Free Speech

For Peaceful Campus Protests, Colleges Need Free Speech Principles

Even vile speech is protected, but violence and other rights violations are not.


This column was written before police entered Columbia University's Hamilton Hall

One challenge of free speech advocacy is holding the line even when the speech in question is vile. Then you must make distinctions between acceptable forms of expression and those that violate the rights of others. That's why it's important to have clear, firm principles applied equally to all points of view. In the absence of clarity, you find yourself making things up as you go along—like too many institutions of higher learning at a moment of campus unrest.

Muddled Boundaries for Expression

"Early this morning, a group of protestors occupied Hamilton Hall on the Morningside campus," Columbia University advises. "In light of the protest activity on campus, members of the University community who can avoid coming to the Morningside campus today (Tuesday, April 30) should do so."

The school subsequently locked down the campus. That was two weeks after over 100 protesters were arrested at an encampment on campus grounds and days after administrators then muddled boundaries by vowing not to summon police again to handle demonstrations against Israel's response to the October 7 attack by Hamas. The protests frequently feature antisemitic language, sometimes turn violent, and passed the point of violating Columbia's rules and control over its own property weeks ago.

Columbia has done a poor job of defining what is and isn't acceptable. Without firm guidelines, the protests have lingered and spread to other institutions. Some are dealing with the protests better than others—particularly those that respect speech rights but also make clear where the line is drawn.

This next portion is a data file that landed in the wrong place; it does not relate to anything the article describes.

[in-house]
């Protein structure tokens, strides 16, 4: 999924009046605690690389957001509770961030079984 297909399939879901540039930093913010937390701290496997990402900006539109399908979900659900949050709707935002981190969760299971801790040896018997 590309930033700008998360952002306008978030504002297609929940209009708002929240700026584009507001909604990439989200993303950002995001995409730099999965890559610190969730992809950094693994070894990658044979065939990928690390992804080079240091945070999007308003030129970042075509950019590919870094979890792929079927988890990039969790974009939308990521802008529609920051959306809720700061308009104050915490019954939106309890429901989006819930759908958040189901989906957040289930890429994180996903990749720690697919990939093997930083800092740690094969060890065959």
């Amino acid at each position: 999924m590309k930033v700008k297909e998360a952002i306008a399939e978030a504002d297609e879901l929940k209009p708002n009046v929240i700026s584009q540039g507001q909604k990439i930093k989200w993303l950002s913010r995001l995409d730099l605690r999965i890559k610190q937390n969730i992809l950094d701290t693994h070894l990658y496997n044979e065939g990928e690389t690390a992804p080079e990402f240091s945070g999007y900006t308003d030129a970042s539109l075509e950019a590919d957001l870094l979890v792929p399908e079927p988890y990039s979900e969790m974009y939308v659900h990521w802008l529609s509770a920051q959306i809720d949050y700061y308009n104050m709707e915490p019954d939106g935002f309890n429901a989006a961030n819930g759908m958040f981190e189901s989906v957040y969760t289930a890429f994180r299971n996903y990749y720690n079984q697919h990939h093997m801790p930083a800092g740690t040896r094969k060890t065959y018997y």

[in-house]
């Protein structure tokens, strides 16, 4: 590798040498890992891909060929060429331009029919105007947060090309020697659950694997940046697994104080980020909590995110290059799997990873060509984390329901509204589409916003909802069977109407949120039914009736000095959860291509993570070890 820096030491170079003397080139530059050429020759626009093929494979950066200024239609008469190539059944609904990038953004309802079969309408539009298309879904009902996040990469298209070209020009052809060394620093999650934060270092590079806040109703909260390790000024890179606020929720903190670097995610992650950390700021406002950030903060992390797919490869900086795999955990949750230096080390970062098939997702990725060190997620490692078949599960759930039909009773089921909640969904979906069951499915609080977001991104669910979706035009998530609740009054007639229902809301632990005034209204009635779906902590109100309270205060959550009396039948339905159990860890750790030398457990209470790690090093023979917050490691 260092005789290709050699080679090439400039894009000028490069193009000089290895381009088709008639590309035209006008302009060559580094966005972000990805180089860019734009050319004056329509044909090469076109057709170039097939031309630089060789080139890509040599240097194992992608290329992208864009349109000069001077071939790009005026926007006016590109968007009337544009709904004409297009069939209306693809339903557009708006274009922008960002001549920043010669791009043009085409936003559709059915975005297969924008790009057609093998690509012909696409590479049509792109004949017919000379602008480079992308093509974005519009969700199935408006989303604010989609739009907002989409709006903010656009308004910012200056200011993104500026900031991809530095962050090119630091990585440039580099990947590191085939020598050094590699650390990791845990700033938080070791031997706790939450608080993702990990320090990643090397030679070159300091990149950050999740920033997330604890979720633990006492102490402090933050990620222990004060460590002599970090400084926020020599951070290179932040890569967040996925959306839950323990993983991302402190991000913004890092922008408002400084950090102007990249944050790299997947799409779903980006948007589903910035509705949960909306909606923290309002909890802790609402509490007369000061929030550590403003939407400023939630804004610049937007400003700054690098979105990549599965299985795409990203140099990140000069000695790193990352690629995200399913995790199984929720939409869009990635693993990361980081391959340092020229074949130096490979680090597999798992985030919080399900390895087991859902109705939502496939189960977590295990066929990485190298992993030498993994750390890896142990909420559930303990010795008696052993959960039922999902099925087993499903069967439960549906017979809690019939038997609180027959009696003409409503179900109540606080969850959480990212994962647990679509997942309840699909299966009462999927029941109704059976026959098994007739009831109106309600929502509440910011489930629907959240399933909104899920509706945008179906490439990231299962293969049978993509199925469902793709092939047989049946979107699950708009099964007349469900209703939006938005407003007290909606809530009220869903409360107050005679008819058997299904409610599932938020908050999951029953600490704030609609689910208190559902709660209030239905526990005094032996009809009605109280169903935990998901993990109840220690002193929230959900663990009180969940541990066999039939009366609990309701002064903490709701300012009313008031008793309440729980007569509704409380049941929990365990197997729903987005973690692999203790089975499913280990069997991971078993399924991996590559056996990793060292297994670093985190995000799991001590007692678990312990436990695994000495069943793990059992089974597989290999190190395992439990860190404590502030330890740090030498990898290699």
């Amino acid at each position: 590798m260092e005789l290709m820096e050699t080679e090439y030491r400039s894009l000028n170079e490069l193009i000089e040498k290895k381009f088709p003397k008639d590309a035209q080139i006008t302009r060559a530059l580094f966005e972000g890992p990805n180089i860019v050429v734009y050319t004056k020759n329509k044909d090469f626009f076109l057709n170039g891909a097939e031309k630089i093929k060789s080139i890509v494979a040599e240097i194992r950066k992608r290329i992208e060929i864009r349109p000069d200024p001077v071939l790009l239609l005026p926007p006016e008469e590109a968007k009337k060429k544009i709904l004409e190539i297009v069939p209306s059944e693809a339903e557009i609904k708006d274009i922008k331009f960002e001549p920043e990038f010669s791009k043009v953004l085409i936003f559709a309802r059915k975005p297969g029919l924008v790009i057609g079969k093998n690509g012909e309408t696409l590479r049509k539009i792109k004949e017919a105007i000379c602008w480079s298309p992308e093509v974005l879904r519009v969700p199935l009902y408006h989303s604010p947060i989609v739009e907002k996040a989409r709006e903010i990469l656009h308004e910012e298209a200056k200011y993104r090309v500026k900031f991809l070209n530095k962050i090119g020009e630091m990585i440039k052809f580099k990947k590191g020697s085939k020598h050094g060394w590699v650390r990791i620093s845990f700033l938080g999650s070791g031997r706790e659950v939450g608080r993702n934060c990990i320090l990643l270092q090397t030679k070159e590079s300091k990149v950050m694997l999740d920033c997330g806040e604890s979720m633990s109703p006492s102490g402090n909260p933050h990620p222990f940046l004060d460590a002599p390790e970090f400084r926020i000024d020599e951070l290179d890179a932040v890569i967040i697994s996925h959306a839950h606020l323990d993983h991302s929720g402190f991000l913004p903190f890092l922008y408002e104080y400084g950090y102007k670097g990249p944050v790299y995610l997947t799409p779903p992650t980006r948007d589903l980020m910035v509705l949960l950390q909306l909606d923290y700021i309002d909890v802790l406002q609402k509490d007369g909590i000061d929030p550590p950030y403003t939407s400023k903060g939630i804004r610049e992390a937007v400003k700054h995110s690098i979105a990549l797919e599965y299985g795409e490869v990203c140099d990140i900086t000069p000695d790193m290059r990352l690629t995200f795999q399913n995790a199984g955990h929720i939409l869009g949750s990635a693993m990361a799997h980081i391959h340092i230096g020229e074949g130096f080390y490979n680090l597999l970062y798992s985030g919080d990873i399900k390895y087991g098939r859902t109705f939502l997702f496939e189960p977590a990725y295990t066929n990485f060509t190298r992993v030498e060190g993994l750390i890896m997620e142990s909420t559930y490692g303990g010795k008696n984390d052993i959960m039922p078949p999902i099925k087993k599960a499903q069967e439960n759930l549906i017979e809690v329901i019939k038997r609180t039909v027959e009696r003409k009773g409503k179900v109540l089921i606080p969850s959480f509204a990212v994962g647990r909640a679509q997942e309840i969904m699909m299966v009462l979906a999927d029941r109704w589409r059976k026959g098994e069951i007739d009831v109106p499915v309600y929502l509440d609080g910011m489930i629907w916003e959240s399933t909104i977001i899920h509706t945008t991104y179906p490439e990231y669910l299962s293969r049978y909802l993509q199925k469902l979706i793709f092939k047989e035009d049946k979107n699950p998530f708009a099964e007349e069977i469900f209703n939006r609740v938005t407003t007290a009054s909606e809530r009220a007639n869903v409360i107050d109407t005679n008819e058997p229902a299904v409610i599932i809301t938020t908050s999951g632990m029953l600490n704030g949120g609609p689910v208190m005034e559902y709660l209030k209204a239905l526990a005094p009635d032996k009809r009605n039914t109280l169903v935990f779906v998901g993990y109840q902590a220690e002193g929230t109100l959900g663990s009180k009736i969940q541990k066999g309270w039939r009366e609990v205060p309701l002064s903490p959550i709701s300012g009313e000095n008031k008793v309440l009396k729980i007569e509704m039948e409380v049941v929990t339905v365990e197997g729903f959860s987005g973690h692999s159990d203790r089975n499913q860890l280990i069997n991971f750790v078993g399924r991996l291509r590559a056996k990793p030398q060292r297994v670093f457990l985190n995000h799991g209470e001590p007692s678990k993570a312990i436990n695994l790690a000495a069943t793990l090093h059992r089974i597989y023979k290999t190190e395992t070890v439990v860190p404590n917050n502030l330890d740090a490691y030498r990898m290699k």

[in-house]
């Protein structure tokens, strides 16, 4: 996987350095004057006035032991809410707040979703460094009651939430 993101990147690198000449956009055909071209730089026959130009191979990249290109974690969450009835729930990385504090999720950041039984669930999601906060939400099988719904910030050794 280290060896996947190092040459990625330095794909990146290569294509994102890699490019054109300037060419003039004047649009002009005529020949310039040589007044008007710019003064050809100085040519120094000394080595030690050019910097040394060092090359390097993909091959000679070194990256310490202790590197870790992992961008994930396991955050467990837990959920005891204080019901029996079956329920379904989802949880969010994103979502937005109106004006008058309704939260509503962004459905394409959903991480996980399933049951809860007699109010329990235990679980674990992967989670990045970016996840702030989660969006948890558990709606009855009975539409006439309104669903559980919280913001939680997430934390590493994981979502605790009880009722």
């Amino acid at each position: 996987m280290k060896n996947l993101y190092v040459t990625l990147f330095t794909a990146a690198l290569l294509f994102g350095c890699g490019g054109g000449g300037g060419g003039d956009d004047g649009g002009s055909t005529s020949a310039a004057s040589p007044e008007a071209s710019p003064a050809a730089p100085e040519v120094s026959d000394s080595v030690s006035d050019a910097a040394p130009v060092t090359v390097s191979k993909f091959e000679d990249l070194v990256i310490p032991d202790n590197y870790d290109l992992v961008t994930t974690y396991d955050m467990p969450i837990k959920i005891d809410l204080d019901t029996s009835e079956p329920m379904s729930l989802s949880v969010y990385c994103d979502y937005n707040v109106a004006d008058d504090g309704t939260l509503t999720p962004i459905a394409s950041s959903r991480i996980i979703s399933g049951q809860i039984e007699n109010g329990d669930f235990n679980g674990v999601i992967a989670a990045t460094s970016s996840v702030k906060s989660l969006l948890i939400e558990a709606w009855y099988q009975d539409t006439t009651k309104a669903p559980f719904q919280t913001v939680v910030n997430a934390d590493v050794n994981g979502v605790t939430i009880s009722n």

Free Speech With Respect for Others

"Against the backdrop of the war in Gaza, college administrators are confronting a flurry of student activity on campus that includes peaceful protest and lawful self-expression, punctuated at times by bursts of severe disruption and even isolated acts of violence," notes the Foundation for Individual Rights and Expression (FIRE), which consistently calls for respect for expression and regard for the equal liberty of others. "Separating First Amendment-protected speech from illegal conduct in these situations can present challenges, but it's not an impossible task."

The key is setting expectations ahead of time. That's true at public universities bound by the First Amendment and at private schools educating students to function in a society where people disagree.

"Whenever you have protests, universities will define the time, manner and way in which it's done," Daniel Diermeier, Chancellor of Vanderbilt University, told NPR last week. "So for example, you're not allowed to disrupt classes, and you're not – you know, injuring a security guard and forcing your way into a closed building is not an expression of free speech."

When Vanderbilt students did exactly that in March, police ejected them within a day. Three were expelled and about two dozen others received lesser discipline. They were punished not for their message—others criticized Israel without consequence—but for occupying property and attacking a guard. There's a distinction between the two that must be maintained if institutions are to simultaneously preserve speech rights while forestalling chaos.